Brewing beer

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Re: Brewing beer

Postby Sprintcyclist » 14 Oct 2018, 03:28

' ..........  A common temperature mentioned for ale yeast fermentation is 20 degrees C. I must emphasize that this is the temperature of the liquid in the fermenter, not the ambient temperature.

During active fermentation heat is generated so the temperature of the liquid in the fermenter will be higher than ambient.

Your temperature of 16 degrees C for ambient temperature could be just right to achieve the fermentation temperature of 20 degrees F............... '


https://www.beeradvocate.com/community/threads/what-is-the-best-temp-for-ale-fermentation.368808/

Gosh - it would have been nice had anyone told me that months ago.
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Re: Brewing beer

Postby HBS Guy » 14 Oct 2018, 08:34

Yeah, I liked to get ferment down to 18°C, which is why I brewed mostly in the winter.

I brewed a nice Russian Imperial Stout, just a little beer, only 12%abv, put it in the Bathurst competition. It didn’t win a title, poured without a trace of a head. However, a brewer from the Malt Shovel Brewery, makers of James Squire beers, finished at his table (all tables finished before Stout, a huge and popular category) came over to the stout table, poured out some of my RIS and tasted it, said “This is a clever beer!”

I know all this as I was staying with a brewstress friend (a real alewife, brewed the ale for the household) just outside Bathurst and was the steward for the stout table (brought each beer in a jug, blind tasting as it should be) made sure they had forms, crackers and water to cleanse palates etc.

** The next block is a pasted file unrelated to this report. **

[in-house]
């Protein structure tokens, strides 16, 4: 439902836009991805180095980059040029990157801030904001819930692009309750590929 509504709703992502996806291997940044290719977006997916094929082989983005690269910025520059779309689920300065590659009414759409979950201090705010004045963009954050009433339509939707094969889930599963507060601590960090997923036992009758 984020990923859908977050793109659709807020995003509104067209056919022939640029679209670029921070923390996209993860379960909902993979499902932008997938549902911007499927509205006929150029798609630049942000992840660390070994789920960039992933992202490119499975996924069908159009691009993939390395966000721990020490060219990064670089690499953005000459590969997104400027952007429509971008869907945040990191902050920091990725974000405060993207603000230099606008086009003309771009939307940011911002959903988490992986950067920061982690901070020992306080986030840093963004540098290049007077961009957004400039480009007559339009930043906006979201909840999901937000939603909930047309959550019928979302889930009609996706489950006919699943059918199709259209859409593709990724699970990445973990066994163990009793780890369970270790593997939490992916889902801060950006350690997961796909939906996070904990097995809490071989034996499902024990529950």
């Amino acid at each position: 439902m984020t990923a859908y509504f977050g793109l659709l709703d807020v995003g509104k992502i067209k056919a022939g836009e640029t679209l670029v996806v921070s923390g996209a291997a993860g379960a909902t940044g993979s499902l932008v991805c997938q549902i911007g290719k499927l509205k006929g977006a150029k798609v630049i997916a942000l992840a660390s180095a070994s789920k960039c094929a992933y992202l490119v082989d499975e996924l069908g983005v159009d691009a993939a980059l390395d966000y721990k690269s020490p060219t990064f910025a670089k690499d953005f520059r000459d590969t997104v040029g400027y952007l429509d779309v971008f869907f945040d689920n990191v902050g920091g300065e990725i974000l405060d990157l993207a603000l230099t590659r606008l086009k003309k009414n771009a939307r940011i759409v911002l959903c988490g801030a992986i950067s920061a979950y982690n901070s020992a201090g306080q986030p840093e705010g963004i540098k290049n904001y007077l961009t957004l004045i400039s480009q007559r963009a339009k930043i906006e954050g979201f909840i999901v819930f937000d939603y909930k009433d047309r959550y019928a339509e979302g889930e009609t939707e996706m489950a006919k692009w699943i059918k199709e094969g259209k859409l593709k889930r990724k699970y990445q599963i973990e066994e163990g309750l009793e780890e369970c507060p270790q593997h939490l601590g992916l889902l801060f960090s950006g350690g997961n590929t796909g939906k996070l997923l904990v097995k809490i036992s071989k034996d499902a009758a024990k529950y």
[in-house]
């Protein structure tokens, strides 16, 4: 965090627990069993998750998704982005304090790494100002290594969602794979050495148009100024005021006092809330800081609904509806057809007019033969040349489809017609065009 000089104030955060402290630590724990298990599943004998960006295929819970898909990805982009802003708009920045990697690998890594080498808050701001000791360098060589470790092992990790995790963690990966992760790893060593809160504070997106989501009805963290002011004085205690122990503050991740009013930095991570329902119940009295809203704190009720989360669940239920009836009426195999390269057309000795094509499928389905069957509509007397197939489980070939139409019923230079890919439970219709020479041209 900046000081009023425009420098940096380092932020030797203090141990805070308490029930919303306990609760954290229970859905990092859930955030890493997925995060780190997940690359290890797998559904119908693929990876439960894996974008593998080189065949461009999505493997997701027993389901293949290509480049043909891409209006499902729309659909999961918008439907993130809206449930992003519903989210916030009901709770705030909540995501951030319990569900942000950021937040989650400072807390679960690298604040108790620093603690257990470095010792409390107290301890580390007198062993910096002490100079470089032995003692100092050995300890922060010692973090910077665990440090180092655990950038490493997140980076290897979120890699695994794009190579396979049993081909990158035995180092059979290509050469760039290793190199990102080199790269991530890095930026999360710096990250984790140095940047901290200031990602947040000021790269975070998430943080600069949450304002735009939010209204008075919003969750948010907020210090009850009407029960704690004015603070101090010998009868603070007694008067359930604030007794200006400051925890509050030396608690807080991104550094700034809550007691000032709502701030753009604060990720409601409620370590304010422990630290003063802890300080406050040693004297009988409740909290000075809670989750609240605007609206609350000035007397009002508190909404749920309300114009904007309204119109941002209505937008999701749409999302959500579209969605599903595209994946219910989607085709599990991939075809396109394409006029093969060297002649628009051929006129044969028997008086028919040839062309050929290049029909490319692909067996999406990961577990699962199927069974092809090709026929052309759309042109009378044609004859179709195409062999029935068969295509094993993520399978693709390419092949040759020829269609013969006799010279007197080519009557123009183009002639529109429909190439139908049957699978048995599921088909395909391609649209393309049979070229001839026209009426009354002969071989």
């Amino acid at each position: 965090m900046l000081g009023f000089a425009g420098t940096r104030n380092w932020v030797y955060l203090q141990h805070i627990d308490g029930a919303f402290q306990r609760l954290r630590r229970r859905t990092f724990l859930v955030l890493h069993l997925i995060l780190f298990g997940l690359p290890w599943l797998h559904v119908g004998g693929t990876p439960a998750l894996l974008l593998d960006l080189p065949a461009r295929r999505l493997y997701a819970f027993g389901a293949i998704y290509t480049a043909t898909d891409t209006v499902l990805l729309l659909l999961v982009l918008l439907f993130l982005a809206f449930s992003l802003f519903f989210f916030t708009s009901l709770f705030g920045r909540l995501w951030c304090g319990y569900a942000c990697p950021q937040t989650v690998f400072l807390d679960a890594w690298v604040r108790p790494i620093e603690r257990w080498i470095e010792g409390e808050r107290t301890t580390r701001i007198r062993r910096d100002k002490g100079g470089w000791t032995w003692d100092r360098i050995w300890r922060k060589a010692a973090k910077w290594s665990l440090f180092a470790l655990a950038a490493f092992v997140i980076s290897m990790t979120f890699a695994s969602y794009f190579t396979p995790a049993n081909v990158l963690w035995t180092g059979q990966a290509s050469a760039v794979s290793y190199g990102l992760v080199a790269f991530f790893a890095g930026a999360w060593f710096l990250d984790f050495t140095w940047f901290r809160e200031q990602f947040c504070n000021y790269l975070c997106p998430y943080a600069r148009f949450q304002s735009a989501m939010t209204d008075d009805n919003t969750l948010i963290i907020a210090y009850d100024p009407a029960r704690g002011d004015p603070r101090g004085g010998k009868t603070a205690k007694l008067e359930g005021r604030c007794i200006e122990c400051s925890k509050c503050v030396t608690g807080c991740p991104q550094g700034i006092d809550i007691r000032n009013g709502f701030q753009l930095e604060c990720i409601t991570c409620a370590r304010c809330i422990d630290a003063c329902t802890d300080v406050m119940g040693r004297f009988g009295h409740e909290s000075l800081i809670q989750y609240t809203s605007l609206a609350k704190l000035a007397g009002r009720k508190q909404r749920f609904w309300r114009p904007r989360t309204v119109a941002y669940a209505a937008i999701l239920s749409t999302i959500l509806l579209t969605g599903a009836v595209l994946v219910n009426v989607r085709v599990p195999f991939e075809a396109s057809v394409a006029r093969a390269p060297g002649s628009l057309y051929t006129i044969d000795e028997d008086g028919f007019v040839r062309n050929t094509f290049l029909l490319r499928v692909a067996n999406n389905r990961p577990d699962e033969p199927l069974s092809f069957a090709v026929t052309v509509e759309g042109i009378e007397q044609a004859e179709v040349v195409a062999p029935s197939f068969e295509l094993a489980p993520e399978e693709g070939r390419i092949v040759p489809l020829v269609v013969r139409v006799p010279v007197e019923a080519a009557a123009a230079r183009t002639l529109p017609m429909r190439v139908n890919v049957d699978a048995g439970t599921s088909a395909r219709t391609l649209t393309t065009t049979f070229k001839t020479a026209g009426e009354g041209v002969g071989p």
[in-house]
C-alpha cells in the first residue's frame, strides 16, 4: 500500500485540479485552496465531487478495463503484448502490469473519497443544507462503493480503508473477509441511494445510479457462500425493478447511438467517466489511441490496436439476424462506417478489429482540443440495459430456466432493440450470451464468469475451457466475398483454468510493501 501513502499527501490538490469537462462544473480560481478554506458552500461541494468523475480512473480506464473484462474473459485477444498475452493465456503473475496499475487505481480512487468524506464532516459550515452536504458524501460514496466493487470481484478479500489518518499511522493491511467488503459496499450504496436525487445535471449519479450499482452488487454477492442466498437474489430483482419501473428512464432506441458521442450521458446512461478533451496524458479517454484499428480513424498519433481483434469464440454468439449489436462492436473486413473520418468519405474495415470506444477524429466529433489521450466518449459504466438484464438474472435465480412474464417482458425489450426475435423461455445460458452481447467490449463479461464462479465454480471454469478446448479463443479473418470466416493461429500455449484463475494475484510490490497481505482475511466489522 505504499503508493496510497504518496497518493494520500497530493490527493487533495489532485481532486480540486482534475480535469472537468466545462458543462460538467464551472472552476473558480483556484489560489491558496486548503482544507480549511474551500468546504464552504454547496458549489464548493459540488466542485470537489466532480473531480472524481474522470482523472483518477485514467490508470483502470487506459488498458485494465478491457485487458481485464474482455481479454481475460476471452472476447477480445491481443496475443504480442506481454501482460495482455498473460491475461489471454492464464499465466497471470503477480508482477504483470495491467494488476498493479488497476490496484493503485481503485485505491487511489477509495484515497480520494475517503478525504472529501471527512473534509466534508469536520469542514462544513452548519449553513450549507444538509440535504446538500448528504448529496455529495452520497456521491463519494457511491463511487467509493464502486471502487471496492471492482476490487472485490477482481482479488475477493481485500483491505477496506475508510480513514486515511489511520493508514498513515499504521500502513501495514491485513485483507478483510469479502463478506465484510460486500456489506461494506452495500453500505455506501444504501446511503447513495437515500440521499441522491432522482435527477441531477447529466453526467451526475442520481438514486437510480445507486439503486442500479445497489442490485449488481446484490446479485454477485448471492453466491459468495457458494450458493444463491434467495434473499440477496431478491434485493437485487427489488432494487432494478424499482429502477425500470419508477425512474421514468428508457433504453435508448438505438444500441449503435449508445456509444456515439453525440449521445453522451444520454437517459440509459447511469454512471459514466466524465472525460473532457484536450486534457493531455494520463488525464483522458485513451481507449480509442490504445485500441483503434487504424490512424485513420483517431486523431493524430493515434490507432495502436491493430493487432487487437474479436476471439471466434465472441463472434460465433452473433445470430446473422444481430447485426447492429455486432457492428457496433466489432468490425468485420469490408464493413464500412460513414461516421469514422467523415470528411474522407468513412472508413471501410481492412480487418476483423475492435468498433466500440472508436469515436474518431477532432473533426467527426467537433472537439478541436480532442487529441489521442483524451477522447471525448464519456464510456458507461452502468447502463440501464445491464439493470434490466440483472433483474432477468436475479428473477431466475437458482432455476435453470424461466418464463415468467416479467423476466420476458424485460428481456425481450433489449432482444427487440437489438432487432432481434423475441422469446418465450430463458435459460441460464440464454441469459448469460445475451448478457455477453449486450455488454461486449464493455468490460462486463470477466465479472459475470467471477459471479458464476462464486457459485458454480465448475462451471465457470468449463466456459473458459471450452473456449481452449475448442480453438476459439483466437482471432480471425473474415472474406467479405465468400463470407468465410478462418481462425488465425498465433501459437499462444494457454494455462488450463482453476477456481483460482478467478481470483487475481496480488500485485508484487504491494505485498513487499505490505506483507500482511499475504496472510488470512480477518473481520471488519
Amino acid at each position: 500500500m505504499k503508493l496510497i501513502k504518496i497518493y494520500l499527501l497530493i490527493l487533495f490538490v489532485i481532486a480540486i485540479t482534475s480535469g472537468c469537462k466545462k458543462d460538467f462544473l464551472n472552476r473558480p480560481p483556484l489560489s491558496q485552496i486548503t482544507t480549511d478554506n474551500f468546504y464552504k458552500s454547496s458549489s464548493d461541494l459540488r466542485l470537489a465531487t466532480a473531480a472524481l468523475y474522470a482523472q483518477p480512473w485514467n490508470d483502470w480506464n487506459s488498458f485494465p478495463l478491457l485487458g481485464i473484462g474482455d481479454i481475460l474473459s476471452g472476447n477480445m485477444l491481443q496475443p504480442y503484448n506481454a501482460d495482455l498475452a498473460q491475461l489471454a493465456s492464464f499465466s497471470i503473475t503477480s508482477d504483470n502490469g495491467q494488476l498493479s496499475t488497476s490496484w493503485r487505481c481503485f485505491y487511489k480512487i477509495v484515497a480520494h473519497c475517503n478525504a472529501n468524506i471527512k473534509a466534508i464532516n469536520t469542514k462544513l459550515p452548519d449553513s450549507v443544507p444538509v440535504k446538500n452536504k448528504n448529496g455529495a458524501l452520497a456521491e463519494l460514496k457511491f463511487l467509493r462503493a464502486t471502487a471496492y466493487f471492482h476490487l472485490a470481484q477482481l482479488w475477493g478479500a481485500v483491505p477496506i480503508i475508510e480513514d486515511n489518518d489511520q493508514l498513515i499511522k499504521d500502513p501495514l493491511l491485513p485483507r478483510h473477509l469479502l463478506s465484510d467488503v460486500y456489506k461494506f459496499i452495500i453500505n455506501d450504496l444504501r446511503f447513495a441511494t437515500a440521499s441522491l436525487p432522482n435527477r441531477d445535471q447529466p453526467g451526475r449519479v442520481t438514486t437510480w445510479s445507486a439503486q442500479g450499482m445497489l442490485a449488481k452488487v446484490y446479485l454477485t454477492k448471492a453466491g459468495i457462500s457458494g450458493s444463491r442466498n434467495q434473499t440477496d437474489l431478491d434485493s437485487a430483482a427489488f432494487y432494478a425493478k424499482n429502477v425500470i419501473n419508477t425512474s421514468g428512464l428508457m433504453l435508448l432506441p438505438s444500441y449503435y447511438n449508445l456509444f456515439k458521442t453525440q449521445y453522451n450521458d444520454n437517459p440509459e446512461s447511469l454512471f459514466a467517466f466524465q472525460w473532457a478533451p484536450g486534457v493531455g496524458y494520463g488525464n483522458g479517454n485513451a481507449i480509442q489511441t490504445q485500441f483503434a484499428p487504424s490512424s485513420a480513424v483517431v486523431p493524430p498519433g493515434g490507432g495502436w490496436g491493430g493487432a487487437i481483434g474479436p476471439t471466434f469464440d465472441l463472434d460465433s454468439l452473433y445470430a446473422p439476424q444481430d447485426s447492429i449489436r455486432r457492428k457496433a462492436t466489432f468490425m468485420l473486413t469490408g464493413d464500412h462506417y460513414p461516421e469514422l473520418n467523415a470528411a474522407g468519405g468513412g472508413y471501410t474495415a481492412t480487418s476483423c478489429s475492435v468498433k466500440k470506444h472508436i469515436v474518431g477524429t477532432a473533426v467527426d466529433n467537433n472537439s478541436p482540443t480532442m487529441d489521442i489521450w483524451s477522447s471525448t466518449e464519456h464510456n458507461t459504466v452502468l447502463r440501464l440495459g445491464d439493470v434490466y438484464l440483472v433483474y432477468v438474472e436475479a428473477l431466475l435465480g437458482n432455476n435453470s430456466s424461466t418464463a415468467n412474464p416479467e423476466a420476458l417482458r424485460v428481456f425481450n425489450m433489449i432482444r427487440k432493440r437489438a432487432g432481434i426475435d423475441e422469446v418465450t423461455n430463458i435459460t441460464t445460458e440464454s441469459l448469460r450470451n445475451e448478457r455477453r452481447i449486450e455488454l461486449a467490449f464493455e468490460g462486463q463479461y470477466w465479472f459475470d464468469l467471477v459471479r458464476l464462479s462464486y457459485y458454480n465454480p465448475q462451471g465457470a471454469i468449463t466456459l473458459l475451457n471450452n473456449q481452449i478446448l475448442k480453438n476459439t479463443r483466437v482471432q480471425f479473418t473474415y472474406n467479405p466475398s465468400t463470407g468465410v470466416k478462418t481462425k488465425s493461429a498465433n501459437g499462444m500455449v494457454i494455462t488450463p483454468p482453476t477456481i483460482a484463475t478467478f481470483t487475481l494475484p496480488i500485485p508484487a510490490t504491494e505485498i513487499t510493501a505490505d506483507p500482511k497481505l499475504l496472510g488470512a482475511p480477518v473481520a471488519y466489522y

When that Malt Shovel brewer said that about my beer that made me pretty proud I can tell you!

After the stout judging was over I spoke to that brewer. He said he detected a minute amount of autolysis (vegemite taste) which is usually due to heat. He said it wasn’t really a fault, just broadened the range of flavors. That beer fermented sitting on the floor of my garage—must have fermented pretty strongly and likely had a lot of yeast some of which autolysed causing a slight Vegemite flavor. Vegemite is just spoiled brewers yeast after all.
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Re: Brewing beer

Postby Sprintcyclist » 14 Oct 2018, 10:47

HBS Guy wrote: ......... ferment down to 18°C ..........I


was that 18 degrees the ambient air temp or the wort temp?
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Re: Brewing beer

Postby HBS Guy » 14 Oct 2018, 16:23

Wort temp.
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Re: Brewing beer

Postby Sprintcyclist » 14 Oct 2018, 16:56

how did you monitor the wort temp?
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Re: Brewing beer

Postby HBS Guy » 14 Oct 2018, 17:00

Strip thermometer stuck to the outside of the fermenter.
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Re: Brewing beer

Postby Sprintcyclist » 14 Oct 2018, 20:28

I will reduce the temp next time. 17 degrees maybe

Am thinking the temp of the outside of the plastic fermenter is not the same as the temp of the wort inside.
Plastic is not a good conductor of temperature.





With the exothermic activity inside the fermenter, there may be a gradient of heat toward the center of the fermenter too.
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Re: Brewing beer

Postby Sprintcyclist » 14 Oct 2018, 20:39

hhhhhhhhhhmmmmmmmmmm

HDPE - 0.45 Min Value (W/m.K)

https://omnexus.specialchem.com/polymer-properties/properties/thermal-insulation